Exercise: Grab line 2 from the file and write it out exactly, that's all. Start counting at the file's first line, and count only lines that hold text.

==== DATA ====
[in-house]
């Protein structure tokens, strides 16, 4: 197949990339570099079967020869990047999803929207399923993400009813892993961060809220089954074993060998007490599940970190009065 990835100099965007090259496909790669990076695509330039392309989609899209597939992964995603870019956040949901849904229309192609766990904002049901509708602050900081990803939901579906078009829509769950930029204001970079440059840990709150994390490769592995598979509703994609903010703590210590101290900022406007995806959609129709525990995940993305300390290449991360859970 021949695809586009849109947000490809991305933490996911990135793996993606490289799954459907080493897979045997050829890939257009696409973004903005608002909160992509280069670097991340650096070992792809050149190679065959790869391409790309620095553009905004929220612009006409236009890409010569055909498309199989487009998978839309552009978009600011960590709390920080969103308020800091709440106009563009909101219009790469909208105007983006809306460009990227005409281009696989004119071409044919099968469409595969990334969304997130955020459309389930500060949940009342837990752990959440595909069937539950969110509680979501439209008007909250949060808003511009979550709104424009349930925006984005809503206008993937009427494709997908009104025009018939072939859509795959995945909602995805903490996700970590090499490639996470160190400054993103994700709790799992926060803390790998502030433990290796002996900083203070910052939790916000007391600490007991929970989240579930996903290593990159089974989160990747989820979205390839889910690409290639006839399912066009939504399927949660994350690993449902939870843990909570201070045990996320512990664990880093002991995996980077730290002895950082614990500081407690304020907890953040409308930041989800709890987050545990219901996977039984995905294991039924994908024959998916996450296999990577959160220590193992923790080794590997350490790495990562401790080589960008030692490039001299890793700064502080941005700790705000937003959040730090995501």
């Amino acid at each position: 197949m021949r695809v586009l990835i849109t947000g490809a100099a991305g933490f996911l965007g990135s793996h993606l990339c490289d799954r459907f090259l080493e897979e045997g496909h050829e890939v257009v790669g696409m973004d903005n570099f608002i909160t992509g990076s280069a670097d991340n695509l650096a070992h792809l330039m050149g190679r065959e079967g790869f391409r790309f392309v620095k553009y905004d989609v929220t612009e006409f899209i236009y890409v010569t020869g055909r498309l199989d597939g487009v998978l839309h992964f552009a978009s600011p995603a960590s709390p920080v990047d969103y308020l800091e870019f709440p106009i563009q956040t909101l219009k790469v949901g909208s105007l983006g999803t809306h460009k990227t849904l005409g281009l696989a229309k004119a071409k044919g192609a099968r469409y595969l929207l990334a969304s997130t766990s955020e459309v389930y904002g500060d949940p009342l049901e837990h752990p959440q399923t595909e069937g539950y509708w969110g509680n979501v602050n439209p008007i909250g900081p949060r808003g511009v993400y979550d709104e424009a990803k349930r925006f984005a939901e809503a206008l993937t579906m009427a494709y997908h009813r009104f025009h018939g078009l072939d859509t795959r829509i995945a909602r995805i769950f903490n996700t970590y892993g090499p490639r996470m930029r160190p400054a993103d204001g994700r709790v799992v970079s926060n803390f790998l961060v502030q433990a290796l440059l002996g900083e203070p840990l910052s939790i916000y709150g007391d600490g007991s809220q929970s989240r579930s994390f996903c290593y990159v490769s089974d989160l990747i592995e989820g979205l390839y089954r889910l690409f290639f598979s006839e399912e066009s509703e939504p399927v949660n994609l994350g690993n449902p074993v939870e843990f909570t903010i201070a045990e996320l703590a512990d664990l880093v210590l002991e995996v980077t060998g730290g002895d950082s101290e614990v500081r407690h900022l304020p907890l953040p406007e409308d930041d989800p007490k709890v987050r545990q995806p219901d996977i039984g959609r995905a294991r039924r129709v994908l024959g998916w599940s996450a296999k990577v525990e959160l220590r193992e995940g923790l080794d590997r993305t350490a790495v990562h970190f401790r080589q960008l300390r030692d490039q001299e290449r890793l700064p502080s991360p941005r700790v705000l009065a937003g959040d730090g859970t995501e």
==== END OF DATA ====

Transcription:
């Protein structure tokens, strides 16, 4: 197949990339570099079967020869990047999803929207399923993400009813892993961060809220089954074993060998007490599940970190009065 990835100099965007090259496909790669990076695509330039392309989609899209597939992964995603870019956040949901849904229309192609766990904002049901509708602050900081990803939901579906078009829509769950930029204001970079440059840990709150994390490769592995598979509703994609903010703590210590101290900022406007995806959609129709525990995940993305300390290449991360859970 021949695809586009849109947000490809991305933490996911990135793996993606490289799954459907080493897979045997050829890939257009696409973004903005608002909160992509280069670097991340650096070992792809050149190679065959790869391409790309620095553009905004929220612009006409236009890409010569055909498309199989487009998978839309552009978009600011960590709390920080969103308020800091709440106009563009909101219009790469909208105007983006809306460009990227005409281009696989004119071409044919099968469409595969990334969304997130955020459309389930500060949940009342837990752990959440595909069937539950969110509680979501439209008007909250949060808003511009979550709104424009349930925006984005809503206008993937009427494709997908009104025009018939072939859509795959995945909602995805903490996700970590090499490639996470160190400054993103994700709790799992926060803390790998502030433990290796002996900083203070910052939790916000007391600490007991929970989240579930996903290593990159089974989160990747989820979205390839889910690409290639006839399912066009939504399927949660994350690993449902939870843990909570201070045990996320512990664990880093002991995996980077730290002895950082614990500081407690304020907890953040409308930041989800709890987050545990219901996977039984995905294991039924994908024959998916996450296999990577959160220590193992923790080794590997350490790495990562401790080589960008030692490039001299890793700064502080941005700790705000937003959040730090995501």